Saw palmetto is known as THE ultimate natural DHT blocker. Based on our finding, it's a weaker version of finasteride - the FDA approved hair regrowth treatment. While saw palmetto helps with stimulating new growth, it appears to be more effective for preventing hair loss.
✓ Blocks DHT
✓ Prevents hair loss
✓ Stimulates hair regrowth
Yes (See Below)
Our PickDoctor's Best Saw Palmetto
“Saw palmetto = hair loss reversal”
At least, this looks like the general consensus along with rosemary oil in hair loss communities.
People think of saw palmetto as the most powerful natural DHT blocker. Some even say it’s better than Finasteride.
Yes, saw palmetto does block DHT, but is it better than Finasteride, the FDA approved DHT blocker?
Also, can you just buy whatever saw palmetto extract online and expect a miraculous hair growth result?
This article will go over these important questions (and answers) with some interesting studies.
Towards the end of the article, you will discover how to find the right saw palmetto extract to maximize results as well as hair growth recipes based on some of the studies.
Let’s start with a brief introduction:
What is saw palmetto?
Saw palmetto (also known as serenoa repens or sabal serrulata) is a type of palm tree native to the southeastern United States.
What makes saw palmetto medicinally beneficial are its large and dark-colored berries, which are mainly used for treating an enlarged prostate (BPH) and thinning hair condition.
Saw palmetto benefits (other than hair loss)
I will not go into detail, but here is a list of saw palmetto benefits just to give you an idea:
- Treating benign prostatic hyperplasia (BPH)
- Preventing hair loss → The main focus of this article
- Improving urinary tract symptoms
- Decreasing inflammation
- Relieving constipation (Some say constipation is also a side effect of saw palmetto)
How does saw palmetto work for hair loss?
In order to find out the saw palmetto hair loss connection, we first need to talk about DHT.
What is DHT?
DHT is a converted version of testosterone (male hormone), caused by an enzyme called 5a reductase.
To use a simple analogy, think of testosterone as a sunflower seed, 5a reductase enzyme as water, and DHT as a sunflower.
In order for the seed to grow into a sunflower, water is an essential element.
In the same sense, testosterone can’t metabolize into DHT without a 5a reductase enzyme.
And, as you know, high levels of DHT are known to cause pattern hair loss in both men and women. So in order to reduce the DHT production, we need a way to decrease 5a reductase enzyme.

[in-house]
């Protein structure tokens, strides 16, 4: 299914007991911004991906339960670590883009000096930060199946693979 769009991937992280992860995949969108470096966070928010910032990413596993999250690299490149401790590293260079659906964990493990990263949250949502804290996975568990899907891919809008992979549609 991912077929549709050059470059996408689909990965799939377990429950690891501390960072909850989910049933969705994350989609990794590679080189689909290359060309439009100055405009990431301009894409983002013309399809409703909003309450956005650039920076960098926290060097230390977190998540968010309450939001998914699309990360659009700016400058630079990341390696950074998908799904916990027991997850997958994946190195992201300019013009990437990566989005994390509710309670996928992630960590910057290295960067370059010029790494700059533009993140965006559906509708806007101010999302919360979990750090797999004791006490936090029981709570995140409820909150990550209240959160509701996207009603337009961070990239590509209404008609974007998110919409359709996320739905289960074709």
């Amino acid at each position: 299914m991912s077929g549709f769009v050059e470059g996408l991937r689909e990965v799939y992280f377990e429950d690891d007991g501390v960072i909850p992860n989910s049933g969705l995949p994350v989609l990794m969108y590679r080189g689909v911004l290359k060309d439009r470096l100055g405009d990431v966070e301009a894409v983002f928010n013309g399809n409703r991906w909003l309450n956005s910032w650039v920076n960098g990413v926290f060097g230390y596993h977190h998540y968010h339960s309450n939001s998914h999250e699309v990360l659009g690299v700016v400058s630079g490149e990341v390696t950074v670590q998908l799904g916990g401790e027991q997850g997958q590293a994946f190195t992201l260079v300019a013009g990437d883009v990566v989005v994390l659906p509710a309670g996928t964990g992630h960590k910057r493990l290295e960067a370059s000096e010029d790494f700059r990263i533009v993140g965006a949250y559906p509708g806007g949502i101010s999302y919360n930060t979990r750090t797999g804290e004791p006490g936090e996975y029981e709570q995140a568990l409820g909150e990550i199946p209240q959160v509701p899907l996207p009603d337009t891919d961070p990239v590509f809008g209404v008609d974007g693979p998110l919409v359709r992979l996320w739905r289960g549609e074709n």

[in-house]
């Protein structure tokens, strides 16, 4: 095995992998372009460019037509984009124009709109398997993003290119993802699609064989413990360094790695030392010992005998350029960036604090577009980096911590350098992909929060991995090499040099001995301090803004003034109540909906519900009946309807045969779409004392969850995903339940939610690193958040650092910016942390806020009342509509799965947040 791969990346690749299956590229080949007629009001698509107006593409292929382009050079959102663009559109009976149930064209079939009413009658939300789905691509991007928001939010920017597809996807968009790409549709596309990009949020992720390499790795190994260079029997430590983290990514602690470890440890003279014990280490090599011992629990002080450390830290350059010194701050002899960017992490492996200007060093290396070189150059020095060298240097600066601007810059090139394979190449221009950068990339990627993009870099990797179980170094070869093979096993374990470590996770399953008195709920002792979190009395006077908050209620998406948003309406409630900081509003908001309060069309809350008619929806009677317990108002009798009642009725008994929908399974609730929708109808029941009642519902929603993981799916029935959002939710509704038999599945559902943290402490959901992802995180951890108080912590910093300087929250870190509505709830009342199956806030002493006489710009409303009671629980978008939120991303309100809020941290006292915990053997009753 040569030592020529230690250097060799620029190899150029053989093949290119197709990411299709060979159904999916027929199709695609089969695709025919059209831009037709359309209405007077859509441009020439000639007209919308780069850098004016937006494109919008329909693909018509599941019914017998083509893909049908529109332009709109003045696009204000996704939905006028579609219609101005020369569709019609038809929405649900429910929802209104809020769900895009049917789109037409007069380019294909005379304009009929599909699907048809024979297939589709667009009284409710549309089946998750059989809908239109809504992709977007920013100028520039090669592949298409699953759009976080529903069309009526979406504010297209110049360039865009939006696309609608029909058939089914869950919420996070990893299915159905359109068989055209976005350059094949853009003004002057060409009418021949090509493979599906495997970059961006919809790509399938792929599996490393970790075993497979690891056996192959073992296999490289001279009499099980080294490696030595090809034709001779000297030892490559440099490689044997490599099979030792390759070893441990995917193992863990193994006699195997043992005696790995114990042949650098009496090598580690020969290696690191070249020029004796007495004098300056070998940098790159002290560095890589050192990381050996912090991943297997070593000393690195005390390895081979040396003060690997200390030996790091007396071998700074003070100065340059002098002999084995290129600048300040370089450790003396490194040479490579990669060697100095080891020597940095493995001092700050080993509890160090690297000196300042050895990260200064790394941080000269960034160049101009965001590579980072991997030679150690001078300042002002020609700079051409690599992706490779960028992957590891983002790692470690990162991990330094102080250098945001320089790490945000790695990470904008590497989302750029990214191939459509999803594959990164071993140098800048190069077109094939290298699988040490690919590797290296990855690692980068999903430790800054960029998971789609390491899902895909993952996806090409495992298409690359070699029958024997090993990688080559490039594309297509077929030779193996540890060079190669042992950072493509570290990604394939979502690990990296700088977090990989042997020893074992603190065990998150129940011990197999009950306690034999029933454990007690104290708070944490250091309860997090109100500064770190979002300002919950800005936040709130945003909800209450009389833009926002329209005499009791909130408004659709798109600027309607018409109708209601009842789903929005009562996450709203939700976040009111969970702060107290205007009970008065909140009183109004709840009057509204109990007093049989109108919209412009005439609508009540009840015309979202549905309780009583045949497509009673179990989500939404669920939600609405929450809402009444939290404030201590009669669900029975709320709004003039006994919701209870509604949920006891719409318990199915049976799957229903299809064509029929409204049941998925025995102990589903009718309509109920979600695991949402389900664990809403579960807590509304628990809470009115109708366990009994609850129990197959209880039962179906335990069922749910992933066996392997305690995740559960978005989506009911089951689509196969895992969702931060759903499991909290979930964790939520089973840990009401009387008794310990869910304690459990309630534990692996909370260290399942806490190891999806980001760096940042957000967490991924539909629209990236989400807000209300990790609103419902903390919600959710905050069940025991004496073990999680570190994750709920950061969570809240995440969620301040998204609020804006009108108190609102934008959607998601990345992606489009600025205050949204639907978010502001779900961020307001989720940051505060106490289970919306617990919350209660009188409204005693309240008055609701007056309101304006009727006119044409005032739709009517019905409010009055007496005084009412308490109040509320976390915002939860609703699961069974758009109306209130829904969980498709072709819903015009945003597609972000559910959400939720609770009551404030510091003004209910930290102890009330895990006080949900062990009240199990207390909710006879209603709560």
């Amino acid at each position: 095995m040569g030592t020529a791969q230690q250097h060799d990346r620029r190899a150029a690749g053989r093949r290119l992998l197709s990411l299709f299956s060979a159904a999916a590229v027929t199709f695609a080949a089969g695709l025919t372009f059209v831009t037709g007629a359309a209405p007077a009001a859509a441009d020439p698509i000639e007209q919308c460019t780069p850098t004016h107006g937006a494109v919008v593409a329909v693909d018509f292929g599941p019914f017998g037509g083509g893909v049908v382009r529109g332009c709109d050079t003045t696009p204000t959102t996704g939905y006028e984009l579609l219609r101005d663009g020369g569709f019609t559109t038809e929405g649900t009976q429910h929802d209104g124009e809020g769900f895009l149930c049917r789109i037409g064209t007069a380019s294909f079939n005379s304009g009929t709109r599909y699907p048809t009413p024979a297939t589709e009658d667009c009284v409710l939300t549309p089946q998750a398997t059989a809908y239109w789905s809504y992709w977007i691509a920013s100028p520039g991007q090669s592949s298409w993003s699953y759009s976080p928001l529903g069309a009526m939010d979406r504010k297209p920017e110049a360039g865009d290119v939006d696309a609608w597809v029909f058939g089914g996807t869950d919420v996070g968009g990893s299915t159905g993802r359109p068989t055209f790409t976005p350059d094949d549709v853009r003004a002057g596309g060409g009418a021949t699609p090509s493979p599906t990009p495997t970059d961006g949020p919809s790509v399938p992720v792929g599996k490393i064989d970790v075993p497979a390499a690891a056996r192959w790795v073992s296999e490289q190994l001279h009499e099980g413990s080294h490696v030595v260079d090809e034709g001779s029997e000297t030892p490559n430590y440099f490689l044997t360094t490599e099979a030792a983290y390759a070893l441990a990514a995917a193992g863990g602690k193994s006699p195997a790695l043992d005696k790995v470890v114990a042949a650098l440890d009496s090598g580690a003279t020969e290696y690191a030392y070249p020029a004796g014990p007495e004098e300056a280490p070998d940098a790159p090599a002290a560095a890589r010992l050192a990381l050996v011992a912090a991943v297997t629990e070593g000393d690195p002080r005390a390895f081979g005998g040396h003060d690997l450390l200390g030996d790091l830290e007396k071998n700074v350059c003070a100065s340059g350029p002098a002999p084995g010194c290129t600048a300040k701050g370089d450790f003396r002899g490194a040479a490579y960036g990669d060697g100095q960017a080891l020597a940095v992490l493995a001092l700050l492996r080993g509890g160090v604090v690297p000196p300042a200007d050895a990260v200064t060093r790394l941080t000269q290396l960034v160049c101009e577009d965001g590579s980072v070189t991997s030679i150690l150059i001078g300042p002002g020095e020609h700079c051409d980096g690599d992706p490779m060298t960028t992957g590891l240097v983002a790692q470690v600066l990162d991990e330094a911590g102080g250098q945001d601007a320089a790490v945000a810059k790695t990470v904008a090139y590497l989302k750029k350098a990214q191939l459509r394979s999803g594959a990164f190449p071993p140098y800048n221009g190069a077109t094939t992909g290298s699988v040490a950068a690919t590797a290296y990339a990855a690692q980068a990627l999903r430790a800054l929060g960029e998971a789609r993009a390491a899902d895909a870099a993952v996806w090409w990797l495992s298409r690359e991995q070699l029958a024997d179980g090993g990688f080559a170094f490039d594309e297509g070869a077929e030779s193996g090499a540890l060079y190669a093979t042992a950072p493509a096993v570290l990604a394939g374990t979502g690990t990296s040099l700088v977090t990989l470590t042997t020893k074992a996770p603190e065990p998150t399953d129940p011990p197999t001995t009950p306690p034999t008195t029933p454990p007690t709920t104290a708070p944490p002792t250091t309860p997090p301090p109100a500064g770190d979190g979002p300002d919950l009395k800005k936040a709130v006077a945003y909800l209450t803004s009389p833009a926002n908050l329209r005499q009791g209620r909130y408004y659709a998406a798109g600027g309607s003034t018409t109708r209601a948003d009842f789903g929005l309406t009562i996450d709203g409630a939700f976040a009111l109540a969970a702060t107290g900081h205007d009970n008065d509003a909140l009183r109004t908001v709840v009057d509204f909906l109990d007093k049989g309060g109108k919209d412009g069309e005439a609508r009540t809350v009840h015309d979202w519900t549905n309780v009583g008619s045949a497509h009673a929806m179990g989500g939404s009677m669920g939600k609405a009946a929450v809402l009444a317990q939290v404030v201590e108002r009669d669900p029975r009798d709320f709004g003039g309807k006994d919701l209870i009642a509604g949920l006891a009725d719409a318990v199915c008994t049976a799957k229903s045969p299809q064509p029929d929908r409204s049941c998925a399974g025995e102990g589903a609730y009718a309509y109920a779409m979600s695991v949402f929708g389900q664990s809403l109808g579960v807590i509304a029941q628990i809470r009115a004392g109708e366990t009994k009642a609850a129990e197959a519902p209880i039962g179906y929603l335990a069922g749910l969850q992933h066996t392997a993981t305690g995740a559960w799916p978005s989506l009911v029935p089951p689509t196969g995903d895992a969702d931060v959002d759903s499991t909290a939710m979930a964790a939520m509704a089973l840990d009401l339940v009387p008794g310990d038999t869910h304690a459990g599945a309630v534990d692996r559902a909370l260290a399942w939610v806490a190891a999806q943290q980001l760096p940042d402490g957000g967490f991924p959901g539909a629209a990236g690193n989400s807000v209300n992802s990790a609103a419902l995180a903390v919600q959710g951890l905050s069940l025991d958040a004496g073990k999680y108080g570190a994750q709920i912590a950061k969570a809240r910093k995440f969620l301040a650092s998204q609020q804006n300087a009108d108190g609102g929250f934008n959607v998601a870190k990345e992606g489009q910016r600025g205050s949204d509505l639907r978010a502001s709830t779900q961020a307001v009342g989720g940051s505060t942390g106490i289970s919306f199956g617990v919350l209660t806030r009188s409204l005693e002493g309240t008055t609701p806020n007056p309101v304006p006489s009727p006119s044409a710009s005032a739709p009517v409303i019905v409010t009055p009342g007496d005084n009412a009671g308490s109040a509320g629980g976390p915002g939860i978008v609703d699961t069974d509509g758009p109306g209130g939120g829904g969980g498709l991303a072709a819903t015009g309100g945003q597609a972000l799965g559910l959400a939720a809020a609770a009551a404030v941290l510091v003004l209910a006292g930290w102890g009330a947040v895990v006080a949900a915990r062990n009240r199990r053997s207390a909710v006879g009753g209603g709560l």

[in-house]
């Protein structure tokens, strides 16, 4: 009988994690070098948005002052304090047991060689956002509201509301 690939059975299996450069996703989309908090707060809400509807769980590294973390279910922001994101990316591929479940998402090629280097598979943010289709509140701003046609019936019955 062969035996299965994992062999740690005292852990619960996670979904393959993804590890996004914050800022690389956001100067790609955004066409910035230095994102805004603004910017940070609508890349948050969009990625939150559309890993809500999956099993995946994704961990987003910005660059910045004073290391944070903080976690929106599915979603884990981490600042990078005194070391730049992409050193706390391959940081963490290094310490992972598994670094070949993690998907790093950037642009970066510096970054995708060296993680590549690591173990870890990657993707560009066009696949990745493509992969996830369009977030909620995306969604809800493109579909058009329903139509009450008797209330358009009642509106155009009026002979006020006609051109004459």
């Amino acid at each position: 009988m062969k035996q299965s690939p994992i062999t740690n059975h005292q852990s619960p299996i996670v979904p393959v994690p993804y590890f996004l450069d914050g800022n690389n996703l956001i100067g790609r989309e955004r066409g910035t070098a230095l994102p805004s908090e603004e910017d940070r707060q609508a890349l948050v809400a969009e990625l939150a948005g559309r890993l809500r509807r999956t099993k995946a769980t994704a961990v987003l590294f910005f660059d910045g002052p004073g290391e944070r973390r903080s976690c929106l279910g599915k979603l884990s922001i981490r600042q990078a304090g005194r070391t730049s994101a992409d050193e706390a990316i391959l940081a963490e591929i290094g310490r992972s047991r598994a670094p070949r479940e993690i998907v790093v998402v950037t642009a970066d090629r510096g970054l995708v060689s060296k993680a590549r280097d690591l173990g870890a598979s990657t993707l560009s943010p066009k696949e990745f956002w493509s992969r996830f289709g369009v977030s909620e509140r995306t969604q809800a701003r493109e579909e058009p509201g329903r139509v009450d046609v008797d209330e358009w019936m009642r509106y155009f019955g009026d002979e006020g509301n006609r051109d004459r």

That’s where Finasteride or saw palmetto come into the picture.
Finasteride, also known as Propecia or Proscar (brand names), is a FDA approved medication that blocks DHT by inhibiting 5a reductase enzymes. While its efficacy has been proven through multiple studies, it has one big drawback: an undesirable side effect.
Sexual dysfunction (erectile dysfunction and a loss of libido) in men is the most well-known side effect that you frequently hear from people. Some reports say it’s irreversible.
The natural question is, are there any other alternatives that block DHT with minimal side effects?
As you may have guessed, this is why saw palmetto is so popular among hair loss sufferers.
Using saw palmetto for hair growth
Saw palmetto is referred to as a natural DHT blocker or a Finasteride alternative.
This natural plant is also believed to inhibit 5a reductase enzymes, thus blocking the formation of DHT hormones.
But how effective is it for stimulating hair growth? And does it really have no side effects?
Fortunately, there are multiple studies on saw palmetto for hair loss.
Studies on saw palmetto for hair loss
I found a handful of saw palmetto hair loss study cases.
Warning: This section is going to be long.
If you don’t want to read them all, skip to study #2 (supplemental form) and #5 (topical form), which I believe are the two most important.
Study #1 Using saw palmetto for androgenic alopecia
A 2002 study (1) investigated if saw palmetto can be an effective treatment for pattern hair loss, also known as androgenic alopecia (AGA).
Total 26 male participants with AGA were randomly divided into two groups (19 subjects completed the study):
- Group 1: Softgel with saw palmetto (200mg) → 10 participants
- Group 2: Placebo softgel → 9 participants
The duration was about 21 weeks on average (18 to 24.7 weeks to be specific).
60% of the group 1 participants (saw palmetto) experienced hair regrowth, while only 10% in the placebo group.
Before you think this is the desirable saw palmetto hair regrowth dosage, there is one caveat:
The softgel given to the first (active) group didn’t just have saw palmetto alone.
It also included 50mg of beta sitosterol, another ingredient known as 5AR inhibitor and other compounds to increase bioavailability during the absorption.
Here is a list of ingredients of the saw palmetto supplement used in the experiment:
- 200mg Saw palmetto
- 50mg Beta sitosterol
- 50mg Lecithin
- 100mg Inositol
- 25mg Phosphatidylcholine
- 15mg Niacin
- 100mcg Biotin
This means that you can’t contribute the hair growth result solely to saw palmetto for obvious reasons. Plus, there were only 19 participants.
Then, is there a study that used saw palmetto as a mono hair growth treatment and preferably with a much larger participant base?
Let’s look at the next study.
Taking saw palmetto as a supplement can assist with hair regrowth when combined with other ingredients.
Study #2 Finasteride vs Saw Palmetto
A team of researchers performed a 2-year study to find out the efficacy of using saw palmetto for hair loss and how it’s comparable to finasteride (2).
100 male participants with androgenic alopecia were randomly divided into two groups: